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Topic: Getting Started With Arduino and C (Read 5593 times) previous topic - next topic


Re-read section 4 of the C Ianguage Standard

No, I have much better things to do with my time than jump through software politically correct hoops deciding if something is or isn't part of a core language. In my book if it needs an include file then it isn't period. Most of C is written in C and has to be added later. It was designed like that and has developed like that. If I was in to compiler writing then yes the standard would be important, but I am not and I have no need to.

There is a myth that C is portable, this was never true, it isn't true and it will never be true. Sure it is quite portable but in any real system you will always have to change something to get it to run on another system, or even the same system but another environment.

Without being personal, as I have never had to work with you, I have had to manage people who show this attitude to standards. They have been all, without exception, very good at the nit picking, and hopeless at actually getting stuff to work correctly in the space allotted, and the speed required, on any given processor.

The simple fact that I/O is at different addresses on different processors means there is always going to be some fettling needed when switching processors. Couple that with different types of built in hardware, UARTS, I2C, SPI, A/D, D/D and other such goodies completely knocks on the head the concept of portability at the level the OP is asking about.

Since that acid test eliminates all standard functions

Standard functions are what they say standard functions, not part of the core language.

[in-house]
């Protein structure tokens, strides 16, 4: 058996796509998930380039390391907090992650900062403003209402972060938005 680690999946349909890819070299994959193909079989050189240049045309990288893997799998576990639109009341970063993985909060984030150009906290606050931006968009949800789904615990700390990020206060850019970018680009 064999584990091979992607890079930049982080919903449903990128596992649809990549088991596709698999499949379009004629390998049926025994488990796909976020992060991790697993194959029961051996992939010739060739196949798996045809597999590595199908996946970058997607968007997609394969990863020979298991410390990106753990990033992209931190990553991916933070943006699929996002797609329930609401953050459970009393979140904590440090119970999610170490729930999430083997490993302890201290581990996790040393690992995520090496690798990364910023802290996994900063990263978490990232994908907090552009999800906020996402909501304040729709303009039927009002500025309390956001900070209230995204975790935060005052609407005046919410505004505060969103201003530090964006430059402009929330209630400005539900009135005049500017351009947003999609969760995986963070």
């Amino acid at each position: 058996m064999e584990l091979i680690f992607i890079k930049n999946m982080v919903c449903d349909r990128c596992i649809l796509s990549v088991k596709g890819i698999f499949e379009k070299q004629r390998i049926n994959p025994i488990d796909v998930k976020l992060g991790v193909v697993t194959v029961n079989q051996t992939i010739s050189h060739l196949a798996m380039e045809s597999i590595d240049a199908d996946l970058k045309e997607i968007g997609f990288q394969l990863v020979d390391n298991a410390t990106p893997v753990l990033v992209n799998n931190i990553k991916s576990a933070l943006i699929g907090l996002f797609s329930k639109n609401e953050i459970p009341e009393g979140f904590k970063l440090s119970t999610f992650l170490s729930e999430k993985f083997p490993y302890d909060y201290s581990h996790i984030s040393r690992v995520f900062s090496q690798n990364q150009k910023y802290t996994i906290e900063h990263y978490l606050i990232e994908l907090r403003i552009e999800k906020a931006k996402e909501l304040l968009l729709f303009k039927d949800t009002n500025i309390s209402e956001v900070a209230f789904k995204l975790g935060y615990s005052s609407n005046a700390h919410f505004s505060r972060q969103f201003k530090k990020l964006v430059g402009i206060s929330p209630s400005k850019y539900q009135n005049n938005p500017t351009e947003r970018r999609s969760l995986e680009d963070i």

Feb 15, 2012, 11:33 am Last Edit: Feb 15, 2012, 11:35 am by AWOL Reason: 1
I wrote perfectly valid, executable C for many years without ever once encountering or writing a "main" or an "exit" - there are places, after all, where there is no place to "exit()" to!

Standard functions are what they say standard functions, not part of the core language.

"Pete, it's a fool looks for logic in the chambers of the human heart." Ulysses Everett McGill.
Do not send technical questions via personal messaging - they will be ignored.
I speak for myself, not Arduino.


I'm certainly glad to have all this straightened out...
...and now I see why the Arduino needs a reset button.

I'd been wondering about that.  :|


Back to your original question. The best way to go is to buy a book. Preferably the one I wrote called 'Programming Arduino: Getting Started with Sketches'.
A search on Amazon will find you all sorts of good C programming books and if you know C#, you will not find it hard. But you will end up writing code where function names start with a capital - curse you Bill Gates!
Books are distilled knowledge! Save yourself some time.

I second the acquisition of 'Programming Arduino: Getting Started with Sketches'.  I have learned more from that one book than any other.

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